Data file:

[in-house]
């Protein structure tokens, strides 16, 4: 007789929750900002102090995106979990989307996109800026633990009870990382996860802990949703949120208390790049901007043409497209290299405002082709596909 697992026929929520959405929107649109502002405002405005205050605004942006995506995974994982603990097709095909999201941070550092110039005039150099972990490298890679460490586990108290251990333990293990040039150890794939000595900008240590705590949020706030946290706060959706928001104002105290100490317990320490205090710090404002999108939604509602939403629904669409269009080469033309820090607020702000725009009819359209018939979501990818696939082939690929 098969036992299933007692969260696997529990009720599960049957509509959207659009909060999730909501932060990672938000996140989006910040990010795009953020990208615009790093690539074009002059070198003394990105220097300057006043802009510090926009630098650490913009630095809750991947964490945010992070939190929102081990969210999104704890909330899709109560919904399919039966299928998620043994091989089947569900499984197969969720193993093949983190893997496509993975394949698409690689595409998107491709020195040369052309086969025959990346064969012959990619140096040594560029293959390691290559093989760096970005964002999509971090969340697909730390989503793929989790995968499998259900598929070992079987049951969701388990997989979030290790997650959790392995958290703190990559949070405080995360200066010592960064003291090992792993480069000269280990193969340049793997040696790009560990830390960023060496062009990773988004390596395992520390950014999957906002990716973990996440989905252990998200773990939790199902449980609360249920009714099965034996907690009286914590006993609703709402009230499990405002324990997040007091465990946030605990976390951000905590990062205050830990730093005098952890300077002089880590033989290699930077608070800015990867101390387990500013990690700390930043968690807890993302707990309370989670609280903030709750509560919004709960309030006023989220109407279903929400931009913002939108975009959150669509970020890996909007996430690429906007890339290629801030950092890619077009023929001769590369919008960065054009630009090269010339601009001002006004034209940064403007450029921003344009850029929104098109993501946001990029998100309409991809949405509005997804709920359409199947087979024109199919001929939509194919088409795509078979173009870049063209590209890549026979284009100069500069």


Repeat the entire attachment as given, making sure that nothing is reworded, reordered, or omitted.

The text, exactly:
[in-house]
């Protein structure tokens, strides 16, 4: 007789929750900002102090995106979990989307996109800026633990009870990382996860802990949703949120208390790049901007043409497209290299405002082709596909 697992026929929520959405929107649109502002405002405005205050605004942006995506995974994982603990097709095909999201941070550092110039005039150099972990490298890679460490586990108290251990333990293990040039150890794939000595900008240590705590949020706030946290706060959706928001104002105290100490317990320490205090710090404002999108939604509602939403629904669409269009080469033309820090607020702000725009009819359209018939979501990818696939082939690929 098969036992299933007692969260696997529990009720599960049957509509959207659009909060999730909501932060990672938000996140989006910040990010795009953020990208615009790093690539074009002059070198003394990105220097300057006043802009510090926009630098650490913009630095809750991947964490945010992070939190929102081990969210999104704890909330899709109560919904399919039966299928998620043994091989089947569900499984197969969720193993093949983190893997496509993975394949698409690689595409998107491709020195040369052309086969025959990346064969012959990619140096040594560029293959390691290559093989760096970005964002999509971090969340697909730390989503793929989790995968499998259900598929070992079987049951969701388990997989979030290790997650959790392995958290703190990559949070405080995360200066010592960064003291090992792993480069000269280990193969340049793997040696790009560990830390960023060496062009990773988004390596395992520390950014999957906002990716973990996440989905252990998200773990939790199902449980609360249920009714099965034996907690009286914590006993609703709402009230499990405002324990997040007091465990946030605990976390951000905590990062205050830990730093005098952890300077002089880590033989290699930077608070800015990867101390387990500013990690700390930043968690807890993302707990309370989670609280903030709750509560919004709960309030006023989220109407279903929400931009913002939108975009959150669509970020890996909007996430690429906007890339290629801030950092890619077009023929001769590369919008960065054009630009090269010339601009001002006004034209940064403007450029921003344009850029929104098109993501946001990029998100309409991809949405509005997804709920359409199947087979024109199919001929939509194919088409795509078979173009870049063209590209890549026979284009100069500069």